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The US sues Ticketmaster for driving up live event fees

The US Justice Department has filed an antitrust lawsuit against Ticketmaster parent company Live Nation, seeking a breakup of its alleged live event ticketing monopoly.



The US sues Ticketmaster for driving up live event fees
The US sues Ticketmaster for driving up live event fees

The US Justice Department and 30 state and district attorneys general have filed an antitrust lawsuit against Ticketmaster and its parent company, Live Nation Entertainment, alleging that it has a monopoly in the live ticketing industry that enables it to illegally suppress competition.

“It is time to break up Live Nation-Ticketmaster,” US Attorney General Merrick Garland said in a statement announcing the lawsuit.

The DOJ alleges that Live Nation’s dominance — which spans ticket sales, promotion, artist management, and venue ownership — has given the company unfair commercial advantages over rivals. In particular, its alleged ticketing monopoly has reduced consumer choice, resulting in higher prices, according to the government. Live Nation owns or controls over 265 concert venues in North America, according to the DOJ, which includes more than 60 of the top 100 US amphitheaters.

A ruling in the government’s favor could eventually unwind the Ticketmaster merger

The government alleges that Live Nation and Ticketmaster engaged in anticompetitive practices to protect a cycle that feeds it revenue, which the company calls its “flywheel,” according to the DOJ. In that cycle, Live Nation-Ticketmaster allegedly “captures fees and revenue from concert fans and sponsorship, uses that revenue to lock up artists to exclusive promotion deals, and then uses its powerful cache of live content to sign venues into long term exclusive ticketing deals, thereby starting the cycle all over again,” according to the DOJ press release.

Live Nation, the self-proclaimed “largest live entertainment company in the world,” drew antitrust scrutiny when it merged with ticketing giant Ticketmaster in 2010. At the time, President Barack Obama’s Justice Department was criticized for allowing the merger despite concerns that it would give the unified companies too much control over the live entertainment industry. While the DOJ hasn’t said at this stage what exactly a breakup should look like, a ruling in the government’s favor could eventually result in an effective unwinding of the Ticketmaster merger.

DOJ antitrust chief Jonathan Kanter explained why the government is calling for a breakup during a press conference. “Some monopolies are just so entrenched, and some problems so difficult to address that they require decisive and effective solutions,” he said.

In 2019, the DOJ and Live Nation agreed to update and extend the 2010 consent decree they entered when the government allowed the merger to go through without a challenge. That update clarified prohibitions on certain behaviors the government feared could harm competition, like threatening venues with withholding concerts if they chose a different ticketing platform. But senior DOJ officials told reporters from several publications on a background call Thursday that the conduct it alleges in its lawsuit is broader and more recent in scope and centers on violations of antimonopoly law rather than merger law.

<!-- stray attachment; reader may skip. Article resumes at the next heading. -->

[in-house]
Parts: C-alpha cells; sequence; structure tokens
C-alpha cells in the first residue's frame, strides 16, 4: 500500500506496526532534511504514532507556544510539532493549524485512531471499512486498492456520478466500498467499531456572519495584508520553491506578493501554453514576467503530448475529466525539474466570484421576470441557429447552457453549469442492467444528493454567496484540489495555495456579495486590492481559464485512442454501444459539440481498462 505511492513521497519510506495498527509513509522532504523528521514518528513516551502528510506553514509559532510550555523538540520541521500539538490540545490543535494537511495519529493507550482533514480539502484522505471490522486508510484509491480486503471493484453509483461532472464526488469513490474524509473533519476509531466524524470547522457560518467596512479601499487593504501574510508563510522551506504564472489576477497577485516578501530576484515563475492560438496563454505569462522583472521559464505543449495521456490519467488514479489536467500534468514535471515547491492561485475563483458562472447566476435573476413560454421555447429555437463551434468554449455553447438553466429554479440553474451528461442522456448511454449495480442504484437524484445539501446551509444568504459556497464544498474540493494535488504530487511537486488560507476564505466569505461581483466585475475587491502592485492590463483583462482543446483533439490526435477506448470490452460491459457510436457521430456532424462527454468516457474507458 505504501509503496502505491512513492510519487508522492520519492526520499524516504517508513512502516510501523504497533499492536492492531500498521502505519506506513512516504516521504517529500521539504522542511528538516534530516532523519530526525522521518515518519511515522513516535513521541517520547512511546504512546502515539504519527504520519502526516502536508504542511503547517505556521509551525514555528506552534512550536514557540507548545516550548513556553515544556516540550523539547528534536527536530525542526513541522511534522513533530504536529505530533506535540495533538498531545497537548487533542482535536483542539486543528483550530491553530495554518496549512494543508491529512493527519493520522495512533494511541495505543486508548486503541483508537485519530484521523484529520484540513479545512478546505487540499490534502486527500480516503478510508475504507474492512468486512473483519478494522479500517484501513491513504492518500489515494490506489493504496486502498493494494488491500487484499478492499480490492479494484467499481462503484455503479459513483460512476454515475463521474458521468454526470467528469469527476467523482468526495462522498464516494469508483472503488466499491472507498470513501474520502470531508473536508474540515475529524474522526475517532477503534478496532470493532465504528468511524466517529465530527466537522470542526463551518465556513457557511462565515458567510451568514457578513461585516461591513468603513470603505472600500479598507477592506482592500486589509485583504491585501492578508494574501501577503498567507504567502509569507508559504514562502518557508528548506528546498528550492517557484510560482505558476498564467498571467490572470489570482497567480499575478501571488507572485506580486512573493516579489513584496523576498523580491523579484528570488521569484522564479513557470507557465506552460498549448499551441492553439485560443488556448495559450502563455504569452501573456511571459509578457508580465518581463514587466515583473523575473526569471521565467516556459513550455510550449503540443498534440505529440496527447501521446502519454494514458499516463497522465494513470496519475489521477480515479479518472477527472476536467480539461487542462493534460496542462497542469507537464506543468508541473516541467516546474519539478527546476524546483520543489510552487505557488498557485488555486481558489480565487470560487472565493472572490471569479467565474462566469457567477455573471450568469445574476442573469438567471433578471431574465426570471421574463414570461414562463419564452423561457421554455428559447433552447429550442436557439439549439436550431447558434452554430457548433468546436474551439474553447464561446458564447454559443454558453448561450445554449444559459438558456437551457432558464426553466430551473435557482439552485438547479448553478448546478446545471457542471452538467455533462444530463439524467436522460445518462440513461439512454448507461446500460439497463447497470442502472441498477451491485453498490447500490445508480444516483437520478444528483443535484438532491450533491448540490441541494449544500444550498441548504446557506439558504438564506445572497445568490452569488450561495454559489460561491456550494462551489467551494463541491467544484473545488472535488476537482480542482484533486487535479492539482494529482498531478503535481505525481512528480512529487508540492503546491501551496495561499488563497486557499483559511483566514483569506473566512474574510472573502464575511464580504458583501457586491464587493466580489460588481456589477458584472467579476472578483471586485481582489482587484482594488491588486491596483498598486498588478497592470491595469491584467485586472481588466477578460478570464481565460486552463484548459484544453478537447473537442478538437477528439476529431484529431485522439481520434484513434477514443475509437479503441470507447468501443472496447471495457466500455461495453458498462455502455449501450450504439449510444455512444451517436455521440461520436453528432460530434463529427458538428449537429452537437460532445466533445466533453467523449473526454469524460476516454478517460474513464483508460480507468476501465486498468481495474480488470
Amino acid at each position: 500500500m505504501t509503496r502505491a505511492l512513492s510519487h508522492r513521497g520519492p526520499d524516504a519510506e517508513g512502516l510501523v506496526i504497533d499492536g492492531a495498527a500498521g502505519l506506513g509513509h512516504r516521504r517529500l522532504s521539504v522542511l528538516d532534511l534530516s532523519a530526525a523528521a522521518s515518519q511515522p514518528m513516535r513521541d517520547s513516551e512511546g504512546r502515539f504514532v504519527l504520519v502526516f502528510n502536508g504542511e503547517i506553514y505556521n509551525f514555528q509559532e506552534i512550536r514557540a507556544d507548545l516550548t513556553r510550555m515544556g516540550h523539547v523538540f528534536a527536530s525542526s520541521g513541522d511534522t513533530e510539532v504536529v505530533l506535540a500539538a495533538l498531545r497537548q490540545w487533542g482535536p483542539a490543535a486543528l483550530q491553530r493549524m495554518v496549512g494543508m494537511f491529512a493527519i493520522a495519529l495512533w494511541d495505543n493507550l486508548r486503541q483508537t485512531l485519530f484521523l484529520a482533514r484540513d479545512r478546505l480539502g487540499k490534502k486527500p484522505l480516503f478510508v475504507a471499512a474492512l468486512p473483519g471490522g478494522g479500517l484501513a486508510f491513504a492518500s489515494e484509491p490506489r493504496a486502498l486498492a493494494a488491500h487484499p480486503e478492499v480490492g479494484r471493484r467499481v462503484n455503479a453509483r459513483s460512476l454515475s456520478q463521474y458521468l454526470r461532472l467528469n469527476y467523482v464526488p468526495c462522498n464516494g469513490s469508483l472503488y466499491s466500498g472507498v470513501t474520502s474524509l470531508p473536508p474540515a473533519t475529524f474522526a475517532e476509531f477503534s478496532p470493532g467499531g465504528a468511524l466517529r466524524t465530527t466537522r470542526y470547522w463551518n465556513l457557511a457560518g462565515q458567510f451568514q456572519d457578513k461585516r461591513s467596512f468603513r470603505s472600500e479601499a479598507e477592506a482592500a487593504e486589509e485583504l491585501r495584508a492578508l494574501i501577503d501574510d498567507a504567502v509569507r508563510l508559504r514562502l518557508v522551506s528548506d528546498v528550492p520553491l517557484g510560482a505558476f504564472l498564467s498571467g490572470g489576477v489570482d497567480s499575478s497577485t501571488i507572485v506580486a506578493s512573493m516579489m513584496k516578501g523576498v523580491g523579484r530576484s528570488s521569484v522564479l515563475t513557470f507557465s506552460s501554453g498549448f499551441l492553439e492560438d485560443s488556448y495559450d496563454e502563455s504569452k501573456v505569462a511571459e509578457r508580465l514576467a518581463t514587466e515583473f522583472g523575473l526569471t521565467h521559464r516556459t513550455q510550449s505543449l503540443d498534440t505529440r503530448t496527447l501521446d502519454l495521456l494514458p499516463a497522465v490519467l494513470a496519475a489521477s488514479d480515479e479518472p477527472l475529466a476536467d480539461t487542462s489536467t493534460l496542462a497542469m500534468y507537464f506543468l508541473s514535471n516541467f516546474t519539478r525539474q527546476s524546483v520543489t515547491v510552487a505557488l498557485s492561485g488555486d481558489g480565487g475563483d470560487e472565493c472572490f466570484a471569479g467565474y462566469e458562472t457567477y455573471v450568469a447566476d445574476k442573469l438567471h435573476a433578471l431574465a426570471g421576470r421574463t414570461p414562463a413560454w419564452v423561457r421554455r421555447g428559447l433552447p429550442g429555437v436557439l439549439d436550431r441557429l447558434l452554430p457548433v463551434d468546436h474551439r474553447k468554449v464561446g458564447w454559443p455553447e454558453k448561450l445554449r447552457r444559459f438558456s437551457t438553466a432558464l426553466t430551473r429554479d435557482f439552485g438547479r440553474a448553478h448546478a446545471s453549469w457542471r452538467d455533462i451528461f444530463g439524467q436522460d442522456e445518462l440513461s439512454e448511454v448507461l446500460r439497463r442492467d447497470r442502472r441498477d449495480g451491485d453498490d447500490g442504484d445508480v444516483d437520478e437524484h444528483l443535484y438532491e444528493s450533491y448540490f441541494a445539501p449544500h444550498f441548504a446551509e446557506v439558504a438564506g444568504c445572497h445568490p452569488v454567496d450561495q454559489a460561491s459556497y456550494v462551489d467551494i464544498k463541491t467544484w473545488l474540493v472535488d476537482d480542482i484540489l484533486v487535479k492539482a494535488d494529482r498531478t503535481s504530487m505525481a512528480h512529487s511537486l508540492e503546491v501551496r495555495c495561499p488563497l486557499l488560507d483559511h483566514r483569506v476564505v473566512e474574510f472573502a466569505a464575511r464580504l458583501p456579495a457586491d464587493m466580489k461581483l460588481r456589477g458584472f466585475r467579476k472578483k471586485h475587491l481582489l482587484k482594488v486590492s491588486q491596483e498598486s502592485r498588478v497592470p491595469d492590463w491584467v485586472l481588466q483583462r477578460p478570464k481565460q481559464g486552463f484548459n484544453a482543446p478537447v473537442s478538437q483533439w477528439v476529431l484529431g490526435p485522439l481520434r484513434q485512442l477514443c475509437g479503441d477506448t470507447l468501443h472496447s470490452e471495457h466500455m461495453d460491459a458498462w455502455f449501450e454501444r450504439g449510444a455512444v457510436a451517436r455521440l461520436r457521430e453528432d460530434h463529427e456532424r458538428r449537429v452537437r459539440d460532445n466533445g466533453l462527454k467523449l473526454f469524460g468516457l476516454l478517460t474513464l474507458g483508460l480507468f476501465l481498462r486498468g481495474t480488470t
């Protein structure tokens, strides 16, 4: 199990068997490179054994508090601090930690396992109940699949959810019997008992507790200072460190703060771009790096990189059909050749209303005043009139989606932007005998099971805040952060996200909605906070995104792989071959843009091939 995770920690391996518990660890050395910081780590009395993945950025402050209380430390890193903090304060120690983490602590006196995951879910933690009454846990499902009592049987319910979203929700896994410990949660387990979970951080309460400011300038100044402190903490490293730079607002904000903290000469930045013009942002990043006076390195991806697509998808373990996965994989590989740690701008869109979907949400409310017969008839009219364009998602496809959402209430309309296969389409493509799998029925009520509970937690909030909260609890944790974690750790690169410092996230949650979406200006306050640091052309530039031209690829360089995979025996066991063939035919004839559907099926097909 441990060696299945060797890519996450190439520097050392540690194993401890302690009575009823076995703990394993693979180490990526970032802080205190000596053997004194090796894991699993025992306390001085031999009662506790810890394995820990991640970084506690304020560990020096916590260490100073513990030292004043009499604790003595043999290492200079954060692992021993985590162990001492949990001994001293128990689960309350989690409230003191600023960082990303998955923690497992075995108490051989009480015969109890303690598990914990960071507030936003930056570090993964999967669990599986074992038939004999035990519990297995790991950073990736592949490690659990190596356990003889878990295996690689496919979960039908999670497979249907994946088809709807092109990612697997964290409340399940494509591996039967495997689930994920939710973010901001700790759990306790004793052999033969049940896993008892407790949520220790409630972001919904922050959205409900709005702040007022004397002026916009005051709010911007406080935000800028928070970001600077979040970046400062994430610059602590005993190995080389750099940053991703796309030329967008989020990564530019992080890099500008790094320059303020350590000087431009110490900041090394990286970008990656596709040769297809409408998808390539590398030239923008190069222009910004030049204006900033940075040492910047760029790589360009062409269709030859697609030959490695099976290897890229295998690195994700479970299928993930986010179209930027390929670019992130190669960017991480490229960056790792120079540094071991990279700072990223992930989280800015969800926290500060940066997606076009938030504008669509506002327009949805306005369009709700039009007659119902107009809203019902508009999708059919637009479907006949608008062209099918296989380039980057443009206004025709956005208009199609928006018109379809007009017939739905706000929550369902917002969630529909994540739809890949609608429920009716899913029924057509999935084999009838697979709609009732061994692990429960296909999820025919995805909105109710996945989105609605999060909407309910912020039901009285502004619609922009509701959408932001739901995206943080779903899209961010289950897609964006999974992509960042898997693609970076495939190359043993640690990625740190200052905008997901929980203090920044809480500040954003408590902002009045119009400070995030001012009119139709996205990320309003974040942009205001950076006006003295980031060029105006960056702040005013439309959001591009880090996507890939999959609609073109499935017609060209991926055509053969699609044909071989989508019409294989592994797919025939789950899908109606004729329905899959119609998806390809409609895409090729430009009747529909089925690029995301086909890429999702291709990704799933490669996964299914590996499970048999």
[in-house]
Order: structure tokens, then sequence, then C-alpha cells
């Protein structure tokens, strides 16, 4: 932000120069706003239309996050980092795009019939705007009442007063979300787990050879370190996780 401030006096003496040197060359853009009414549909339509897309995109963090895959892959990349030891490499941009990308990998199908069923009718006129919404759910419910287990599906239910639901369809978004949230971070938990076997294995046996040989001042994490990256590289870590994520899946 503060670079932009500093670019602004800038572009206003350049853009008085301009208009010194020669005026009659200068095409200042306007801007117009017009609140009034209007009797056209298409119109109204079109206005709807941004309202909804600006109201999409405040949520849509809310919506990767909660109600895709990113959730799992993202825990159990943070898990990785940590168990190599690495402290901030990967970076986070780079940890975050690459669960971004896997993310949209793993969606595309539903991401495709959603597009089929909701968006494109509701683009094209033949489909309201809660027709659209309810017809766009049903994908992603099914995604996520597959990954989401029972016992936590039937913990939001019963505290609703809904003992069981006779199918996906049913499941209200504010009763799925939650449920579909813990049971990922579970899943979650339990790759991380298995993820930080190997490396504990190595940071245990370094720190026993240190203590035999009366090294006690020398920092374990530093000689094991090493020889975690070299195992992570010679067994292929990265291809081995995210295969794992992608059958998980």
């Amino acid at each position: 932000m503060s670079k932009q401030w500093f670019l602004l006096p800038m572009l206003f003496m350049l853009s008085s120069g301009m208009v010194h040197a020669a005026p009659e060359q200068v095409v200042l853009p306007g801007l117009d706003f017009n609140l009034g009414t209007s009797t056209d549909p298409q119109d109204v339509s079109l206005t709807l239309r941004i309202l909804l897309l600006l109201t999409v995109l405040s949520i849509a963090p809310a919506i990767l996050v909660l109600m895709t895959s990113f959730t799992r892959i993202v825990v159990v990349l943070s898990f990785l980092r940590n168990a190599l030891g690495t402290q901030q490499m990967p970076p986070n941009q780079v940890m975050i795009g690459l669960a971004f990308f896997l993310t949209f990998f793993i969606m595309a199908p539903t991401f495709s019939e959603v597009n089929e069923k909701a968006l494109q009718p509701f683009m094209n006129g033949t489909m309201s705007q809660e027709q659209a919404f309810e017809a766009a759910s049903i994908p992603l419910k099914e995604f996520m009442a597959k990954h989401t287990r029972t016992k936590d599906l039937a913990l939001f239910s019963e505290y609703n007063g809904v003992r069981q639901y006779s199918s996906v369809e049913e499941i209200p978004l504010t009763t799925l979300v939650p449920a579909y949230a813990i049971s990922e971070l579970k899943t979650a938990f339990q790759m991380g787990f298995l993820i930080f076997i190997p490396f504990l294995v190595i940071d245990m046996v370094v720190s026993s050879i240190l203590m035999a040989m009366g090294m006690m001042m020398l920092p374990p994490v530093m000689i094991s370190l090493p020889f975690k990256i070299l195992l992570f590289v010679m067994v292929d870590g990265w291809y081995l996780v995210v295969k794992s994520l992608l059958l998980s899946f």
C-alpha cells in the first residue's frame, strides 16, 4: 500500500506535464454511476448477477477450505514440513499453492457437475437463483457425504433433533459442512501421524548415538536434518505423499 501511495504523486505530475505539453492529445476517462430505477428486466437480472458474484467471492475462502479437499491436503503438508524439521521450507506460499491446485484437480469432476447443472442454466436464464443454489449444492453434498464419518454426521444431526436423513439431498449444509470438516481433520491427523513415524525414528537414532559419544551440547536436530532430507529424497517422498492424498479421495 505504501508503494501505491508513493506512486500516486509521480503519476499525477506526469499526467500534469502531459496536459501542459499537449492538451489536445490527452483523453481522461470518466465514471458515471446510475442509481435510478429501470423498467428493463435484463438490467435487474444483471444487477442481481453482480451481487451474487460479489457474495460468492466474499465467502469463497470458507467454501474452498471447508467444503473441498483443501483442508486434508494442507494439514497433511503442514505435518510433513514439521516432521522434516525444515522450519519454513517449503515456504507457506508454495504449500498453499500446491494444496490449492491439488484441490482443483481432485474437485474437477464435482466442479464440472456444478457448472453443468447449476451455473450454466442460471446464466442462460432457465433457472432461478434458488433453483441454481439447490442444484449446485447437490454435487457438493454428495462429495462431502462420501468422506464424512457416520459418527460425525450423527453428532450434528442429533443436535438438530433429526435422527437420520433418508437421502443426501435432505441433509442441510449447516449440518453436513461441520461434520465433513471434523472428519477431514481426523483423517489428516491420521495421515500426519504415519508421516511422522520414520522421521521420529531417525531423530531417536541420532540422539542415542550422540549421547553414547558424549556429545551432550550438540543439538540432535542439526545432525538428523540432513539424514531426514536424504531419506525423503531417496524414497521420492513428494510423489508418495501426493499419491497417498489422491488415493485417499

Concerns over Live Nation’s dominance came to a head in November 2022 when Ticketmaster crashed due to “unprecedented demand,” preventing thousands of Taylor Swift fans from purchasing Eras Tour tickets. The DOJ’s antitrust investigation into Live Nation was reportedly opened shortly after this incident, according to The New York Times.

In the complaint, the DOJ details several methods that Live Nation-Ticketmaster allegedly used to lock up the market. For example, it alleges that the company “exploits” its relationship with “potential competitor-turned-partner” Oak View Group, which manages live events venues but has “avoided bidding against Live Nation for artist talent.” Live Nation-Ticketmaster has also “threatened financial retaliation” to keep new entrants out of the market, according to the government, and retaliated against venues that work with its rivals. The company also creates exclusionary contracts to keep venues from switching to rivals or using multiple ticketers, the government alleges.

Live Nation responded to the lawsuit in a blog post, saying that the government “ignores everything that is actually responsible for higher ticket prices, from increasing production costs to artist popularity, to 24/7 online ticket scalping that reveals the public’s willingness to pay far more than primary tickets cost.” Live Nation called it “absurd to claim that Live Nation and Ticketmaster are wielding monopoly power” since its service charges are often lower than other places and it isn’t even that profitable.

The government is demanding a jury for the trial, stemming from some of the claims under the states parties’ laws. The bipartisan group of states joining the lawsuit includes California, Colorado, Florida, and Texas.

The lawsuit, filed in the Southern District of New York, represents the third major tech anti-monopoly complaint filed under Kanter within two years. Kanter’s division also filed suit against Google and Apple under Section 2 of the Sherman Act and just wrapped up another Google trial, which kicked off during the previous administration.

Update, May 23rd: This article has been updated to include comment from Live Nation.